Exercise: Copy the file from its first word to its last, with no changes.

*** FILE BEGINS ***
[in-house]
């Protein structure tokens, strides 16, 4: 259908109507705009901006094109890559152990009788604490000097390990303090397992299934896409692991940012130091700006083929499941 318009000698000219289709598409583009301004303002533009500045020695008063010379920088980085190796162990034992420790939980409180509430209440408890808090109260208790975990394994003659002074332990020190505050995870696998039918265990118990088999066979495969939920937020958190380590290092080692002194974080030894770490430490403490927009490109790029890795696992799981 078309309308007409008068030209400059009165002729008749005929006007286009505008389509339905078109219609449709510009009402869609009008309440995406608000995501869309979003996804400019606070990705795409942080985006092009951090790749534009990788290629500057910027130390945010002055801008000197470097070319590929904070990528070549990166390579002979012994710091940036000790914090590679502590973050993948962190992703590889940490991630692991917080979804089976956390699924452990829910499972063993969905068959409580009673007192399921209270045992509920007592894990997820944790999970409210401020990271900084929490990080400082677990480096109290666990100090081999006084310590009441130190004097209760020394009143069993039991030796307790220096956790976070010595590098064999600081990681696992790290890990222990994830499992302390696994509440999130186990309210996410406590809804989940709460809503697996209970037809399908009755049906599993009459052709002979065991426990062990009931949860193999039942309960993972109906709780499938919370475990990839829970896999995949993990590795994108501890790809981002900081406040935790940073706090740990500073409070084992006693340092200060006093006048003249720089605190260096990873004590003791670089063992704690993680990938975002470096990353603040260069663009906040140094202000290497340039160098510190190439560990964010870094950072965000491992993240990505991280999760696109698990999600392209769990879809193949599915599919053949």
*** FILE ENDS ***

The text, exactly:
[in-house]
């Protein structure tokens, strides 16, 4: 259908109507705009901006094109890559152990009788604490000097390990303090397992299934896409692991940012130091700006083929499941 318009000698000219289709598409583009301004303002533009500045020695008063010379920088980085190796162990034992420790939980409180509430209440408890808090109260208790975990394994003659002074332990020190505050995870696998039918265990118990088999066979495969939920937020958190380590290092080692002194974080030894770490430490403490927009490109790029890795696992799981 078309309308007409008068030209400059009165002729008749005929006007286009505008389509339905078109219609449709510009009402869609009008309440995406608000995501869309979003996804400019606070990705795409942080985006092009951090790749534009990788290629500057910027130390945010002055801008000197470097070319590929904070990528070549990166390579002979012994710091940036000790914090590679502590973050993948962190992703590889940490991630692991917080979804089976956390699924452990829910499972063993969905068959409580009673007192399921209270045992509920007592894990997820944790999970409210401020990271900084929490990080400082677990480096109290666990100090081999006084310590009441130190004097209760020394009143069993039991030796307790220096956790976070010595590098064999600081990681696992790290890990222990994830499992302390696994509440999130186990309210996410406590809804989940709460809503697996209970037809399908009755049906599993009459052709002979065991426990062990009931949860193999039942309960993972109906709780499938919370475990990839829970896999995949993990590795994108501890790809981002900081406040935790940073706090740990500073409070084992006693340092200060006093006048003249720089605190260096990873004590003791670089063992704690993680990938975002470096990353603040260069663009906040140094202000290497340039160098510190190439560990964010870094950072965000491992993240990505991280999760696109698990999600392209769990879809193949599915599919053949």